Left coast writers splash in the Atlantic

atlantic-nov2011.jpgPretty good month for Los Angeles in the print and web pages of the Atlantic. Kate Bolick, the culture editor for Veranda magazine who divides her time between L.A. and Brooklyn, wrote the cover story on being single and 38 or so with a skyrocketing number of unemployed and de-powered men around in the culture. "As women have climbed ever higher," she writes in All the Single Ladies, "men have been falling behind. We’ve arrived at the top of the staircase, finally ready to start our lives, only to discover a cavernous room at the tail end of a party, most of the men gone already, some having never shown up—and those who remain are leering by the cheese table, or are, you know, the ones you don’t want to go out with."

If, in all sectors of society, women are on the ascent, and if gender parity is actually within reach, this means that a marriage regime based on men’s overwhelming economic dominance may be passing into extinction. As long as women were denied the financial and educational opportunities of men, it behooved them to “marry up”—how else would they improve their lot?...Now that we can pursue our own status and security, and are therefore liberated from needing men the way we once did, we are free to like them more, or at least more idiosyncratically, which is how love ought to be, isn’t it?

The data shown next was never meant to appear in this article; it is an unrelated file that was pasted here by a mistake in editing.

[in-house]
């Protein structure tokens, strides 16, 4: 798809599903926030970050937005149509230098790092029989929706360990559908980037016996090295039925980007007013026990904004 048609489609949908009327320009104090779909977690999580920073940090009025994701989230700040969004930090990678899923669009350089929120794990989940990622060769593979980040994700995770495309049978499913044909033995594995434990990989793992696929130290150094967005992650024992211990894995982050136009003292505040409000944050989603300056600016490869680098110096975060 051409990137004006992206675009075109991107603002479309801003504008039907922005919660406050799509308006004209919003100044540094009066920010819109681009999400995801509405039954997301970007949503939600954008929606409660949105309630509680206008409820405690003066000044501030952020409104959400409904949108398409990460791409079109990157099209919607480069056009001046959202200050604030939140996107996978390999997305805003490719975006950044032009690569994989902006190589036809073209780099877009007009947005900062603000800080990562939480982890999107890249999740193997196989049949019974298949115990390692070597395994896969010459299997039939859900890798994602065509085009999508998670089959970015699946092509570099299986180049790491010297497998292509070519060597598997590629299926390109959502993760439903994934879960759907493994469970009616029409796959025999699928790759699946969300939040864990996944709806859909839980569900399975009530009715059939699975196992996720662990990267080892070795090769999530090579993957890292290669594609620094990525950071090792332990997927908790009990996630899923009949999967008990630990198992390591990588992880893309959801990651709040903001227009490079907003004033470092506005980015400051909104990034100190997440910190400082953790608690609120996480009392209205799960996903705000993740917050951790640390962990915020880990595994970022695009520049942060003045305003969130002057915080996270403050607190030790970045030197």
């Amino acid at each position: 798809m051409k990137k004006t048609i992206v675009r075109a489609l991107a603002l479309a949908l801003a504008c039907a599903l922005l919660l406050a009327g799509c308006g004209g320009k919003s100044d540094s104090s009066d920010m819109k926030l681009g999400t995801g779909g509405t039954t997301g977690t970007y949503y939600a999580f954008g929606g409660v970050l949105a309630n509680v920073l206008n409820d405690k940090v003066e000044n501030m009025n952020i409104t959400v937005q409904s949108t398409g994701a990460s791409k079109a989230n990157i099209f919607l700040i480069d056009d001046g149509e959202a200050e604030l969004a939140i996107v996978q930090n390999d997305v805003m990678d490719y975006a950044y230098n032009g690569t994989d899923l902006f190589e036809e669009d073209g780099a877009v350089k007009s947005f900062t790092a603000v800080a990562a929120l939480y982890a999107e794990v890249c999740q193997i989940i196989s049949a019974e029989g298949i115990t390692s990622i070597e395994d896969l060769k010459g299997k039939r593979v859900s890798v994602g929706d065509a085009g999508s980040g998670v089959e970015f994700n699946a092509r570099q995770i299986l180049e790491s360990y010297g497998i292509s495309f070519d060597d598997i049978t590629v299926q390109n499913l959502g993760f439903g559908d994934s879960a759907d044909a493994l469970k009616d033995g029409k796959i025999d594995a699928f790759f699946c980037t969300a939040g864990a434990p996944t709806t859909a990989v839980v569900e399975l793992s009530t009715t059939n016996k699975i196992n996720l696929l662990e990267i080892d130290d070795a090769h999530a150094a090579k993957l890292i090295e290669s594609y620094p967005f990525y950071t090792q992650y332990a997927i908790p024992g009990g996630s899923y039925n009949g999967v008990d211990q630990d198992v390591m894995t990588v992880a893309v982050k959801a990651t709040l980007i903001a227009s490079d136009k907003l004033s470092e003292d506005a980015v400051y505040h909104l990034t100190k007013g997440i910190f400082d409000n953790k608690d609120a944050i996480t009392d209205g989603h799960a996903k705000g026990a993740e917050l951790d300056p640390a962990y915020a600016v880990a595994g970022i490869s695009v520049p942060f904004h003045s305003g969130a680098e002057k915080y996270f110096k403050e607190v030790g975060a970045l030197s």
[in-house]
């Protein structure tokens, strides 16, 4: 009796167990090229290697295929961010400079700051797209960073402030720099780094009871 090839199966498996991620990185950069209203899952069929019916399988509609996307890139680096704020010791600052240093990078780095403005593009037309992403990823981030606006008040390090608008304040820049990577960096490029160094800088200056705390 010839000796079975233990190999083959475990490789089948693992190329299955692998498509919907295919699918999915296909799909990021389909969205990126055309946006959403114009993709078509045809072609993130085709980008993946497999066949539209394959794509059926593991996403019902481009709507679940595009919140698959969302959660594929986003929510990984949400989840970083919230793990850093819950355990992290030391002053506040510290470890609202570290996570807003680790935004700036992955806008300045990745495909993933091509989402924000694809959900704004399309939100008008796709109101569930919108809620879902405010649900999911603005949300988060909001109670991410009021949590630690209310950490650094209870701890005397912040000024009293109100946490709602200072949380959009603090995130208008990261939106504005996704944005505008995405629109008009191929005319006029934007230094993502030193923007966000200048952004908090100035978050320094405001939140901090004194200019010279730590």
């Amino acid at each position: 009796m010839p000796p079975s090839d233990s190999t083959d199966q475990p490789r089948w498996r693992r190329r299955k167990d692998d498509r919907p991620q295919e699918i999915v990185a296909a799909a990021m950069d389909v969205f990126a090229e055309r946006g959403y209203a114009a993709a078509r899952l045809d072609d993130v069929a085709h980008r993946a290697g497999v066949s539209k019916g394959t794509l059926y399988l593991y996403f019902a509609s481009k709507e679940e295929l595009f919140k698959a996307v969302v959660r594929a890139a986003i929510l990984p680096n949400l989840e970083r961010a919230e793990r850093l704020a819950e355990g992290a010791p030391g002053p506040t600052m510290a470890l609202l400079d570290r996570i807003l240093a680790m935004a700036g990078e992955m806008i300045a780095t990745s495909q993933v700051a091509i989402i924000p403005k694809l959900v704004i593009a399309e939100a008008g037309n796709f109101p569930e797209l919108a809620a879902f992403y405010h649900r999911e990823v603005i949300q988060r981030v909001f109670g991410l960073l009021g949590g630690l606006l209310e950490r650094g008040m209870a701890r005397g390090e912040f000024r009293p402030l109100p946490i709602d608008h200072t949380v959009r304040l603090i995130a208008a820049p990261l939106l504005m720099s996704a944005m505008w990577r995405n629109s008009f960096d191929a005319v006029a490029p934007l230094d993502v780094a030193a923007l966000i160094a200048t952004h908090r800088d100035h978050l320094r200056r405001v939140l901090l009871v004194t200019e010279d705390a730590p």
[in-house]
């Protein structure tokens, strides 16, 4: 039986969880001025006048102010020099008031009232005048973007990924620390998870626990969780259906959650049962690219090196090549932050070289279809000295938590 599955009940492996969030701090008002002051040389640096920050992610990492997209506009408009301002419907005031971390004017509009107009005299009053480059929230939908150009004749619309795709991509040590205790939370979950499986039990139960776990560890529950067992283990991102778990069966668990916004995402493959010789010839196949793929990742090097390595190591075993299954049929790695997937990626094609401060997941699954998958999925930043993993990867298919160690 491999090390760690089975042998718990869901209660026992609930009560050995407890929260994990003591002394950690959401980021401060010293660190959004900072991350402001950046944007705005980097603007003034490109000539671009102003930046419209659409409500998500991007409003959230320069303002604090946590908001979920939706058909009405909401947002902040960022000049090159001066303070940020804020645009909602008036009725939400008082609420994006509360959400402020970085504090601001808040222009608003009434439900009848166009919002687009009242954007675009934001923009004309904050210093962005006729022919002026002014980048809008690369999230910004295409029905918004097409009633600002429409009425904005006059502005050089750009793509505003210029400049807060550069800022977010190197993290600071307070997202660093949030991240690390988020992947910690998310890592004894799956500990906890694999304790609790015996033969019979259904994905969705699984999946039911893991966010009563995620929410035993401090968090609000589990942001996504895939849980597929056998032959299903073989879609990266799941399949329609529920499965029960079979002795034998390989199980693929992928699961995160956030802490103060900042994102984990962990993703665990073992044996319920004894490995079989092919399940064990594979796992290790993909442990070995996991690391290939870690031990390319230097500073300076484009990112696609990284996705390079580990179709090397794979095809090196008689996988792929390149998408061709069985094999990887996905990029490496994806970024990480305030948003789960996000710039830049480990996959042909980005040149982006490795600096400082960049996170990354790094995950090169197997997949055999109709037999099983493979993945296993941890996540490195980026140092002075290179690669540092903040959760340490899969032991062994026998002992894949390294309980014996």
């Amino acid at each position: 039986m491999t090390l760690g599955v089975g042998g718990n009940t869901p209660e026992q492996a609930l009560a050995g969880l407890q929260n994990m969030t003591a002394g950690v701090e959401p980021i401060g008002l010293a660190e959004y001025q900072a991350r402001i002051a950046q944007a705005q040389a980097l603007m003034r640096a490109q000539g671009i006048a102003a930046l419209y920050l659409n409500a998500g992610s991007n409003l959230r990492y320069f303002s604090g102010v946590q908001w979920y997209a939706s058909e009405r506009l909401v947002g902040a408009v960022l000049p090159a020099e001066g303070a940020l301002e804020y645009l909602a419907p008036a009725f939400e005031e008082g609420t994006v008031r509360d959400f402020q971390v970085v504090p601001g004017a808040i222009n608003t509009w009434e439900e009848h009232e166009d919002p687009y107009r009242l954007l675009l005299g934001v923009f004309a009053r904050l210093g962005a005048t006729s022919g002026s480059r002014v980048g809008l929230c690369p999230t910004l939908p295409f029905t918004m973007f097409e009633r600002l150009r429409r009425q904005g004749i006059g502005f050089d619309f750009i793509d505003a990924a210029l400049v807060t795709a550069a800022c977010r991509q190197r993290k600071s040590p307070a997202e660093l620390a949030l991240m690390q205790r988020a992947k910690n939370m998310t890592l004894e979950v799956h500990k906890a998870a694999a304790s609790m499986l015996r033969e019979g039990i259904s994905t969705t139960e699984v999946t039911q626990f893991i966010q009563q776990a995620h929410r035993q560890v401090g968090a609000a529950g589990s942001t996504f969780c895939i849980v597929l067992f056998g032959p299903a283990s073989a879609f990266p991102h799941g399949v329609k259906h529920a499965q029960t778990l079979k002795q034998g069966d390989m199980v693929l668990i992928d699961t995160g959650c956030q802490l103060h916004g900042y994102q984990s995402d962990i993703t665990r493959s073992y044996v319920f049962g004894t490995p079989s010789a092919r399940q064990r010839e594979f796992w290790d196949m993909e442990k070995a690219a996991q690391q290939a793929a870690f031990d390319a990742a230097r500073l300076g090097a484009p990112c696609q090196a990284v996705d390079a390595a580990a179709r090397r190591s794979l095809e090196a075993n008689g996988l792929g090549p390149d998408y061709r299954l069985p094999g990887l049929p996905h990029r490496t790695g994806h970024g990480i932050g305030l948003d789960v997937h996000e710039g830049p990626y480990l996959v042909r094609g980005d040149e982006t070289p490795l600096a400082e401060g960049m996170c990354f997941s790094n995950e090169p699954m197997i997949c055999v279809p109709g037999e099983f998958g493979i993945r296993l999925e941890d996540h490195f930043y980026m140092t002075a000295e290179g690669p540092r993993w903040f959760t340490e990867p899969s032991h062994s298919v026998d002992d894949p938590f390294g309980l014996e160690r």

But while the rise of women has been good for everyone, the decline of males has obviously been bad news for men—and bad news for marriage. For all the changes the institution has undergone, American women as a whole have never been confronted with such a radically shrinking pool of what are traditionally considered to be “marriageable” men—those who are better educated and earn more than they do. So women are now contending with what we might call the new scarcity.

Govindini Murty, the writer, independent filmmaker and co-editor of Libertas Film Magazine, has a piece asking why her fellow conservatives are staying away from movies — even the growing number with story lines that should appeal.

Witness the conservative public's tepid response to two recent films on "conservative" subjects: the movie adaptation of Ayn Rand's novel Atlas Shrugged, and the Sarah Palin documentary The Undefeated. Both films received extensive media coverage earlier this year. Fox News and the Fox Business Network ran numerous segments on each film (with John Stossel devoting an entire show on Fox Business to Atlas Shrugged), and both films were widely discussed on talk radio and in the print media. Yet when the films were released, they fared poorly at the box office.

Tina Dupuy, managing editor of the Crooks and Liars politics blog, gave Atlantic readers a tour of the Occupy L.A. encampment outside City Hall. This is what civics look like, she says.

Due to a city ordinance they can't sleep in the park surrounding City Hall. So every night all the tents move to the sidewalk and every morning they move back. They also recycle and have signs reading "Zero waste station" on all four corners of the park. I see a guy scrubbing a graffiti tag off of the wall of the landmark marble building. The group has a non-violence policy which includes graffiti. But their big concern: wheelchair access. It's a new goal to make the whole occupation accessible to those with disabilities.

Mary A. Fischer, a feature writer for Scotusblog, also has a piece for the Atlantic from Occupy LA as well as a story in the print magazine on Death Row in California.

On the male side: Atlantic associate editor Conor Friedersdorf, based in Venice, has several politics stories currently on the magazine's site.

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